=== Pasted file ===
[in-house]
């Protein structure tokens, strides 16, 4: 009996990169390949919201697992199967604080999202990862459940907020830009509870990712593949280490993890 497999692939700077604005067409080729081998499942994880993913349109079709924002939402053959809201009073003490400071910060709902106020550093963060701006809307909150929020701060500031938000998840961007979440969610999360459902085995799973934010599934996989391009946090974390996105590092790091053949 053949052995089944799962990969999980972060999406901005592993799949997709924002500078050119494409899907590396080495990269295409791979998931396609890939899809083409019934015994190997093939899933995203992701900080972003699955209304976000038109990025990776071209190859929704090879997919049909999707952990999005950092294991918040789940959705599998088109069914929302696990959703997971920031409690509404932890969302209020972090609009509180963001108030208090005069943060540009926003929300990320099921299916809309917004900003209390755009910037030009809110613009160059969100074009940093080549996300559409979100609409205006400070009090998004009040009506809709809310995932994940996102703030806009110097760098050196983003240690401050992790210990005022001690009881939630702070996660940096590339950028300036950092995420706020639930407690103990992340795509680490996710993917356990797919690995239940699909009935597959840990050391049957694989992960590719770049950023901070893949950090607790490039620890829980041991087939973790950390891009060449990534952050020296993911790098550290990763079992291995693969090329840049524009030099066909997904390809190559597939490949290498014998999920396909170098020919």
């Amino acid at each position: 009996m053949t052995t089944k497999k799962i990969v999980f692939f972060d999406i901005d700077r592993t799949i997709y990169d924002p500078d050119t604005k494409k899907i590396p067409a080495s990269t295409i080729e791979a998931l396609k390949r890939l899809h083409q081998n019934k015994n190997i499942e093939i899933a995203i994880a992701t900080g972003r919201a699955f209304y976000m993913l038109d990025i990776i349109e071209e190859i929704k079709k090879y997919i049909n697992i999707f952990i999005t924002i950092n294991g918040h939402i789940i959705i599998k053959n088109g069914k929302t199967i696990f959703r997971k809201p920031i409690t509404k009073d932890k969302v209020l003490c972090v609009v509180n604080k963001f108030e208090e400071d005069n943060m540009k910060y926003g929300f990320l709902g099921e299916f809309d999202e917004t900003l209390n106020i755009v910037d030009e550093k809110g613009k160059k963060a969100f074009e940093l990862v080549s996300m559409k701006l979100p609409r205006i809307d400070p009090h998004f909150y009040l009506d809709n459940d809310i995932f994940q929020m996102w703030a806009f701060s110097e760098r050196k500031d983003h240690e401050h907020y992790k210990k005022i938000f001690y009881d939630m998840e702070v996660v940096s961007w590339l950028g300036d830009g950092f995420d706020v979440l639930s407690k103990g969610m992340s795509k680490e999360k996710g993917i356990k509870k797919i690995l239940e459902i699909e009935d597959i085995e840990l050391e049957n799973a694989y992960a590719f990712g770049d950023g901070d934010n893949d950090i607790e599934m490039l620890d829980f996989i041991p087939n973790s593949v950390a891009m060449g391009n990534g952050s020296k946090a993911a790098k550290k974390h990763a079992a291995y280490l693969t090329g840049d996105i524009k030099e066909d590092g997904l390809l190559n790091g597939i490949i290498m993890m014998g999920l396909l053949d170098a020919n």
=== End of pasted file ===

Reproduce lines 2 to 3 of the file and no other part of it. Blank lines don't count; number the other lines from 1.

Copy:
């Protein structure tokens, strides 16, 4: 009996990169390949919201697992199967604080999202990862459940907020830009509870990712593949280490993890 497999692939700077604005067409080729081998499942994880993913349109079709924002939402053959809201009073003490400071910060709902106020550093963060701006809307909150929020701060500031938000998840961007979440969610999360459902085995799973934010599934996989391009946090974390996105590092790091053949 053949052995089944799962990969999980972060999406901005592993799949997709924002500078050119494409899907590396080495990269295409791979998931396609890939899809083409019934015994190997093939899933995203992701900080972003699955209304976000038109990025990776071209190859929704090879997919049909999707952990999005950092294991918040789940959705599998088109069914929302696990959703997971920031409690509404932890969302209020972090609009509180963001108030208090005069943060540009926003929300990320099921299916809309917004900003209390755009910037030009809110613009160059969100074009940093080549996300559409979100609409205006400070009090998004009040009506809709809310995932994940996102703030806009110097760098050196983003240690401050992790210990005022001690009881939630702070996660940096590339950028300036950092995420706020639930407690103990992340795509680490996710993917356990797919690995239940699909009935597959840990050391049957694989992960590719770049950023901070893949950090607790490039620890829980041991087939973790950390891009060449990534952050020296993911790098550290990763079992291995693969090329840049524009030099066909997904390809190559597939490949290498014998999920396909170098020919």
């Amino acid at each position: 009996m053949t052995t089944k497999k799962i990969v999980f692939f972060d999406i901005d700077r592993t799949i997709y990169d924002p500078d050119t604005k494409k899907i590396p067409a080495s990269t295409i080729e791979a998931l396609k390949r890939l899809h083409q081998n019934k015994n190997i499942e093939i899933a995203i994880a992701t900080g972003r919201a699955f209304y976000m993913l038109d990025i990776i349109e071209e190859i929704k079709k090879y997919i049909n697992i999707f952990i999005t924002i950092n294991g918040h939402i789940i959705i599998k053959n088109g069914k929302t199967i696990f959703r997971k809201p920031i409690t509404k009073d932890k969302v209020l003490c972090v609009v509180n604080k963001f108030e208090e400071d005069n943060m540009k910060y926003g929300f990320l709902g099921e299916f809309d999202e917004t900003l209390n106020i755009v910037d030009e550093k809110g613009k160059k963060a969100f074009e940093l990862v080549s996300m559409k701006l979100p609409r205006i809307d400070p009090h998004f909150y009040l009506d809709n459940d809310i995932f994940q929020m996102w703030a806009f701060s110097e760098r050196k500031d983003h240690e401050h907020y992790k210990k005022i938000f001690y009881d939630m998840e702070v996660v940096s961007w590339l950028g300036d830009g950092f995420d706020v979440l639930s407690k103990g969610m992340s795509k680490e999360k996710g993917i356990k509870k797919i690995l239940e459902i699909e009935d597959i085995e840990l050391e049957n799973a694989y992960a590719f990712g770049d950023g901070d934010n893949d950090i607790e599934m490039l620890d829980f996989i041991p087939n973790s593949v950390a891009m060449g391009n990534g952050s020296k946090a993911a790098k550290k974390h990763a079992a291995y280490l693969t090329g840049d996105i524009k030099e066909d590092g997904l390809l190559n790091g597939i490949i290498m993890m014998g999920l396909l053949d170098a020919n």